The dramatic summitry that took place on June 30 in the demilitarized zone (DMZ) separating the two Koreas is the latest sign that North Korea’s transition to a “normal country” is on track. Coming into the 30th anniversary year of the fall of the Berlin Wall, the events of June 30 may go down in history as a watershed moment in the process marking the end of the Cold War in the Korean Peninsula.
What was most significant about the meetings between the leaders of the two Koreas and the United States was that they psychologically and symbolically dismantled the decades-old division of the Korean Peninsula. The DMZ, still the most heavily militarized border in the world, used to be so fraught with tension that visiting U.S. presidents called it “the scariest place on earth.”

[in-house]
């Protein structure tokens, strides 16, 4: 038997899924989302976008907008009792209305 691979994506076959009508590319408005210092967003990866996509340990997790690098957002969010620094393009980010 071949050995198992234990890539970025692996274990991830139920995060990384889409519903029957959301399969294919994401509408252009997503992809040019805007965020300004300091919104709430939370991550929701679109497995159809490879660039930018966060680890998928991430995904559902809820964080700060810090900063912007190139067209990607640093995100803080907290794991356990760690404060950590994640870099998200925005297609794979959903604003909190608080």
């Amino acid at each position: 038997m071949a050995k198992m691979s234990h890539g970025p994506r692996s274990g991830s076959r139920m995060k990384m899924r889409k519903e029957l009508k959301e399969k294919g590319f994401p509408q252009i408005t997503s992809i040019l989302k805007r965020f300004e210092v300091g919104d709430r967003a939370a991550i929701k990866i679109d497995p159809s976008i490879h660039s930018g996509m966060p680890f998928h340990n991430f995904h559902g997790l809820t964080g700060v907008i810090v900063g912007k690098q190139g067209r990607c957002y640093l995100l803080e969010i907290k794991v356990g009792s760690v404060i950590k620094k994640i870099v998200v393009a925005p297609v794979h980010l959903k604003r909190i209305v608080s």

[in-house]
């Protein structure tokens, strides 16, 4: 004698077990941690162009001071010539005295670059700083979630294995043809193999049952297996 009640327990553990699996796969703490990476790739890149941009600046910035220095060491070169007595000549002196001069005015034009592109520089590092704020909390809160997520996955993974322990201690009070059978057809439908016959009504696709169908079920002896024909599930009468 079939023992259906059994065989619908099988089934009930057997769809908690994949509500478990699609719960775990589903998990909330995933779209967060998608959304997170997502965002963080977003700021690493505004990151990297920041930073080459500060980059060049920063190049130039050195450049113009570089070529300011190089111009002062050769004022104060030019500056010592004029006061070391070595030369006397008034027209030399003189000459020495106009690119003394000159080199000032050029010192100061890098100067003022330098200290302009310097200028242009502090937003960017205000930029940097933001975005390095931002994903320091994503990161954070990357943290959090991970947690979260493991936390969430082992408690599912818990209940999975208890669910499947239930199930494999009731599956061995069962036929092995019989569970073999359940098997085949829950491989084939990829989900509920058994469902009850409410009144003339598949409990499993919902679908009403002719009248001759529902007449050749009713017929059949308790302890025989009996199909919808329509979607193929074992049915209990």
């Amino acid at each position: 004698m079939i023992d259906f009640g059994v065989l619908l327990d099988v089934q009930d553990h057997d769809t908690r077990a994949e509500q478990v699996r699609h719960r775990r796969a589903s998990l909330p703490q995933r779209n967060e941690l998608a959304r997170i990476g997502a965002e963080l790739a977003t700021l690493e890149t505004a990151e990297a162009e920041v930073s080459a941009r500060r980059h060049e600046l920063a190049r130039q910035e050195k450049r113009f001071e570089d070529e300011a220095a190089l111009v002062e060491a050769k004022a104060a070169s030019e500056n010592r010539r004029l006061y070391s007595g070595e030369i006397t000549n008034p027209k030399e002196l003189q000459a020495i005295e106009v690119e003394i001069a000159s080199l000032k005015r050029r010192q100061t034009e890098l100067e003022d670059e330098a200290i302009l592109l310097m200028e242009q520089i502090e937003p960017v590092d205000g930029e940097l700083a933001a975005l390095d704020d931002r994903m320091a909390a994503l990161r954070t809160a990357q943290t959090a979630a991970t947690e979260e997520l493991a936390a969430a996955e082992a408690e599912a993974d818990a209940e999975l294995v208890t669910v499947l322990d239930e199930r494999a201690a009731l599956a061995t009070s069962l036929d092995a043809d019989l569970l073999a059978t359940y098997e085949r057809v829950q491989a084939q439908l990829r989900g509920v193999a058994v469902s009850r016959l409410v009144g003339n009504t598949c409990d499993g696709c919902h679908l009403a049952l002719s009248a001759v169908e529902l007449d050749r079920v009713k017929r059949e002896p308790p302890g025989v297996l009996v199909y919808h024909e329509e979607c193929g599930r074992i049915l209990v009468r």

What was most significant about the meetings between the leaders of the two Koreas and the United States was that they psychologically and symbolically dismantled the decades-old division of the Korean Peninsula.
On June 30, millions of people in the two Koreas and many others around the world watched on live television as President Donald Trump and Chairman Kim Jong-un freely walked across the DMZ together and President Moon Jae-in later joined their company, all three men smiling and effusively praising one another.
This was a historical moment reminiscent of November 9, 1989, when East Berliners spontaneously and joyfully walked across the Berlin Wall, toppling the most visible symbol of the Iron Curtain.
Jongsoo Lee is a Pacific Council member and senior managing director at the Brock Group.
This article was originally published by The Diplomat.
The views and opinions expressed here are those of the author and do not necessarily reflect the official policy or position of the Pacific Council.